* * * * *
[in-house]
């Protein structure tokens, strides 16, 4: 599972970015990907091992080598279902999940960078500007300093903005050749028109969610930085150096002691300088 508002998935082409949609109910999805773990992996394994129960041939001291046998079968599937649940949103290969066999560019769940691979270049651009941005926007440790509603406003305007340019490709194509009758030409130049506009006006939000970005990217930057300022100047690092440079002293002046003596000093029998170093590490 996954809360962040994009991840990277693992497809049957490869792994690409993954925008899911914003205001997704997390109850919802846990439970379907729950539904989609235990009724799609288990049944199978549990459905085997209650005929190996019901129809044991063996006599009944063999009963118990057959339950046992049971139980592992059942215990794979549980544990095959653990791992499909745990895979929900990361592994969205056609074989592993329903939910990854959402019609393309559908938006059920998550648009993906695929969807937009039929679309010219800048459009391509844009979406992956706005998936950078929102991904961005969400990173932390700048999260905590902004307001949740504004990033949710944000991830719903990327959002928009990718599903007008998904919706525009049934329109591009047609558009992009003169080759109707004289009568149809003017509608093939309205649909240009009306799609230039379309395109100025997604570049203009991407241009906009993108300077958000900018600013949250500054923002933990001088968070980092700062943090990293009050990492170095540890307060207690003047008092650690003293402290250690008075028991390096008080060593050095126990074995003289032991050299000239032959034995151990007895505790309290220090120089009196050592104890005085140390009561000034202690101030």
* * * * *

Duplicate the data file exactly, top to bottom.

[in-house]
């Protein structure tokens, strides 16, 4: 599972970015990907091992080598279902999940960078500007300093903005050749028109969610930085150096002691300088 508002998935082409949609109910999805773990992996394994129960041939001291046998079968599937649940949103290969066999560019769940691979270049651009941005926007440790509603406003305007340019490709194509009758030409130049506009006006939000970005990217930057300022100047690092440079002293002046003596000093029998170093590490 996954809360962040994009991840990277693992497809049957490869792994690409993954925008899911914003205001997704997390109850919802846990439970379907729950539904989609235990009724799609288990049944199978549990459905085997209650005929190996019901129809044991063996006599009944063999009963118990057959339950046992049971139980592992059942215990794979549980544990095959653990791992499909745990895979929900990361592994969205056609074989592993329903939910990854959402019609393309559908938006059920998550648009993906695929969807937009039929679309010219800048459009391509844009979406992956706005998936950078929102991904961005969400990173932390700048999260905590902004307001949740504004990033949710944000991830719903990327959002928009990718599903007008998904919706525009049934329109591009047609558009992009003169080759109707004289009568149809003017509608093939309205649909240009009306799609230039379309395109100025997604570049203009991407241009906009993108300077958000900018600013949250500054923002933990001088968070980092700062943090990293009050990492170095540890307060207690003047008092650690003293402290250690008075028991390096008080060593050095126990074995003289032991050299000239032959034995151990007895505790309290220090120089009196050592104890005085140390009561000034202690101030």